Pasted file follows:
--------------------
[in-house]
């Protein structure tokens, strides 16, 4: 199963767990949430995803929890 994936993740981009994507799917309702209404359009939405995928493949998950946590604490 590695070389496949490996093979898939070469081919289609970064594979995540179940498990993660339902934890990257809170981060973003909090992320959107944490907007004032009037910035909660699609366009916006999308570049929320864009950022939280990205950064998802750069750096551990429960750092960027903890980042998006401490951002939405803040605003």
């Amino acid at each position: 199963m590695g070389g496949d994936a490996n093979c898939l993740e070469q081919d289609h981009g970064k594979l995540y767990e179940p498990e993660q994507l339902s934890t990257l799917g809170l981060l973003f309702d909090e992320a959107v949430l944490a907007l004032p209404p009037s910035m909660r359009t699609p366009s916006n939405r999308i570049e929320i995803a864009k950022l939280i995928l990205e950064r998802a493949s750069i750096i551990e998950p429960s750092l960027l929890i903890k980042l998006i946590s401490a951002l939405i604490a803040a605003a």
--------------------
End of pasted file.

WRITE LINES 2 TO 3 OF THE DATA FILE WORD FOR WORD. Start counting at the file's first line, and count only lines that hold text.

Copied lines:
């Protein structure tokens, strides 16, 4: 199963767990949430995803929890 994936993740981009994507799917309702209404359009939405995928493949998950946590604490 590695070389496949490996093979898939070469081919289609970064594979995540179940498990993660339902934890990257809170981060973003909090992320959107944490907007004032009037910035909660699609366009916006999308570049929320864009950022939280990205950064998802750069750096551990429960750092960027903890980042998006401490951002939405803040605003």
């Amino acid at each position: 199963m590695g070389g496949d994936a490996n093979c898939l993740e070469q081919d289609h981009g970064k594979l995540y767990e179940p498990e993660q994507l339902s934890t990257l799917g809170l981060l973003f309702d909090e992320a959107v949430l944490a907007l004032p209404p009037s910035m909660r359009t699609p366009s916006n939405r999308i570049e929320i995803a864009k950022l939280i995928l990205e950064r998802a493949s750069i750096i551990e998950p429960s750092l960027l929890i903890k980042l998006i946590s401490a951002l939405i604490a803040a605003a």